Three ways you can make sure your business rules projects succeed!
Finch, in the broadway musical “How to Succeed in Business Without Really Trying” (//en.wikipedia.org/wiki/How_to_Succeed_in_Business_Without_Really_Trying), rises to the top of the World Wide Wicket Company by following the advice in the book. Perhaps you won’t rise to the top of your company by following the advice in this blog post, but a little guidance can go a long way in keeping your business rules projects on track!
1) Start with a Decision-centric focus.
Decision Management Systems are focused on automating and improving a business decision. More precisely, they are targeted at operational business decisions – those high-volume, repeatable decisions that occur in business systems and processes that are both suitable for automation and good candidates for improvement.
One way to identify these decisions is to analyze your business processes. Decision points often occur in the activity before a gateway in a process where the branch in the process flow is determined by the business decision. The gateway itself is not the decision, but rather is a branch where the path taken in the process is based on the outcome of the decision made in the preceding activity. Oftentimes tasks that represent decision tasks will have names containing verbs indicative of decisions, like “Validate”, “Verify”, “Determine”, “Calculate”, “Check”, or “Analyze”. For example, in the process diagram below, the Validate Claim, and Verify Coverage activities are decision activities followed by decision gateways that direct the flow based on the decision.
Examples of operational decisions include validating an insurance claim, determining whether or not a customer is eligible for a discount, calculating sales commissions, assigning a trouble ticket to a customer service representative, determining whether or not a transaction is likely fraudulent, or providing product recommendations for up-sell or cross-sell offers. It is helpful to phrase the decision as a specific question, “Is this applicant eligible for unemployment benefits?” or “How much of a discount should we apply to this sale?”
Specifically defining the decision allows you to focus your efforts on discovering and automating the decision logic for that particular decision rather than focusing on discovering, documenting, and modeling all the business rules in a legacy application, or from a specific policy manual. A decision-centric focus provides a well-defined and practical scope that helps you ensure the success of your project.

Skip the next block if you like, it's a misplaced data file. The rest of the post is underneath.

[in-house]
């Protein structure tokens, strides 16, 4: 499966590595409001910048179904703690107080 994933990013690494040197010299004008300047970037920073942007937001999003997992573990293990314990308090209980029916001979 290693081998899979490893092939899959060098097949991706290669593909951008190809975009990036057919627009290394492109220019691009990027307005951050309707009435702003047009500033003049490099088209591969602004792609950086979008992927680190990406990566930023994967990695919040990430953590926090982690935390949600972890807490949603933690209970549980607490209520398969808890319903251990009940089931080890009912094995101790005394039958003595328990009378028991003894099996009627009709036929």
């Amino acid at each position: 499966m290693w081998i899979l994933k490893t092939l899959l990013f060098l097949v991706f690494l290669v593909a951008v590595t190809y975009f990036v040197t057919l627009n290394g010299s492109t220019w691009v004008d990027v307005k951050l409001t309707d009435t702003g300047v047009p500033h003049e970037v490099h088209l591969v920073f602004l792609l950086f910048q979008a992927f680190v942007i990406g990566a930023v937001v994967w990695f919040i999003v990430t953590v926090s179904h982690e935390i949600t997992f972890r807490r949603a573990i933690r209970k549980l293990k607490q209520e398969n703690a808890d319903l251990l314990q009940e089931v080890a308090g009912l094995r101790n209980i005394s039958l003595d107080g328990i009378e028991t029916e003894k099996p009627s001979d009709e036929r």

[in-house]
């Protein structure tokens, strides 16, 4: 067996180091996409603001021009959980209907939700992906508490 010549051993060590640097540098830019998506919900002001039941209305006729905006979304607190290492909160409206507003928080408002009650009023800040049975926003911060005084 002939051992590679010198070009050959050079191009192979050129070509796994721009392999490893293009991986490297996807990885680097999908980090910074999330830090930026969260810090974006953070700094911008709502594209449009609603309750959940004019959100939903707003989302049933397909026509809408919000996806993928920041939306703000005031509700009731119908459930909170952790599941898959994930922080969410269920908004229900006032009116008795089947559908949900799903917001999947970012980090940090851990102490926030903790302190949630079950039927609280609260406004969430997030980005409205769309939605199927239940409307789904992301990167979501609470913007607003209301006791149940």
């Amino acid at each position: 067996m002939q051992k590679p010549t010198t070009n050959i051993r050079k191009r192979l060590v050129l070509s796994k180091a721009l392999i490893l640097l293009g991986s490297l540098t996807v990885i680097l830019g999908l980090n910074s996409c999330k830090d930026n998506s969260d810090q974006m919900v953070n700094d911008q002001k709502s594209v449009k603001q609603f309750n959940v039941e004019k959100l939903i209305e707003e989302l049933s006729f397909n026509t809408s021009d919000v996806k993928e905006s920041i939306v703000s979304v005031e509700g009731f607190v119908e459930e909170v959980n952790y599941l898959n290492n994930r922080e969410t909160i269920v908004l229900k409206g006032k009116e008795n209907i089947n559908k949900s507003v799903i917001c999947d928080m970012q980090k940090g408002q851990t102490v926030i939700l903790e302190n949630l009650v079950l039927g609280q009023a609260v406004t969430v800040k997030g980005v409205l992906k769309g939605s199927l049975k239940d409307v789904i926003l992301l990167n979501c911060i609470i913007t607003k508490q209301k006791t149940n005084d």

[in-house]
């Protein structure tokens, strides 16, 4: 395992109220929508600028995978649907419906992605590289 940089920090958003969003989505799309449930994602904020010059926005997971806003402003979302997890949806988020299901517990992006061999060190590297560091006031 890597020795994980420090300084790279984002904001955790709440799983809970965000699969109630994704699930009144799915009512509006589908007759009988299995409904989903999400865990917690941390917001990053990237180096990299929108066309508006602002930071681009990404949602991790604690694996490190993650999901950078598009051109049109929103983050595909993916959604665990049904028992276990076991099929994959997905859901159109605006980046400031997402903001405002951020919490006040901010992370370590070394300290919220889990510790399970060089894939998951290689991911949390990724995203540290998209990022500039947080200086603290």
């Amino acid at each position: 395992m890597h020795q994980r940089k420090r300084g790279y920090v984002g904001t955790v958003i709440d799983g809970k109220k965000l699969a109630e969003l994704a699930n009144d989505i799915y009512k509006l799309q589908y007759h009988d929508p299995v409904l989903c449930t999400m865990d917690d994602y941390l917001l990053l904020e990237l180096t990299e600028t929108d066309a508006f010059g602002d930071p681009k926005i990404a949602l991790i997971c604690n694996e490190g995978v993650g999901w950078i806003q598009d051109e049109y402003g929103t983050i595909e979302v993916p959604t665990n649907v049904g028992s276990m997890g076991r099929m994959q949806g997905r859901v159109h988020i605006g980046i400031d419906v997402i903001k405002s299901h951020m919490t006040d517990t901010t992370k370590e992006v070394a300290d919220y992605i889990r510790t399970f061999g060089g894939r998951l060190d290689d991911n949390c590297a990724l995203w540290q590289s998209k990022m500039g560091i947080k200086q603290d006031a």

Phrasing the decision as a question enables you to specifically identify the outputs of the decision. An eligibility decision might result in a simple “yes/no” or “eligible/ineligible” output but in the case of an “ineligible” decision, might also include the list of policies or business rules that resulted in the decision.
You can also begin to identify inputs upon which a decision is based and further refine the list of inputs as you discover all the business rules that apply to a given decision. For example, transaction data or claims data might be the input to a fraud decision. In the beginning it is not important to have an exhaustive list of decision inputs since you will flesh these out iteratively as you discover and elicit relevant business rules.
Once you have specifically identified and phrased your decision as a question, listed the required outputs, and identified the known inputs, you may want to identify the characteristics of the decision. Understanding decision characteristics — such as how frequently the decision is made (volume), how much time is allowed for making the decision (timeliness), and how frequently the decision changes (change frequency) — allows you to clarify the requirements for automating the decision.
2) Keep business performance at the front and center.
Improving business performance means making automated decisions that are consistent with our organization’s goals and objectives. It’s important to explicitly define the business objectives for your decision so they are clearly communicated and well-understood. For example, assume you are automating a product recommendation decision for your online retail channel that recommends products for cross-sell. Your business objective might be to increase revenue by increasing the average shopping cart amount in dollars by two percent.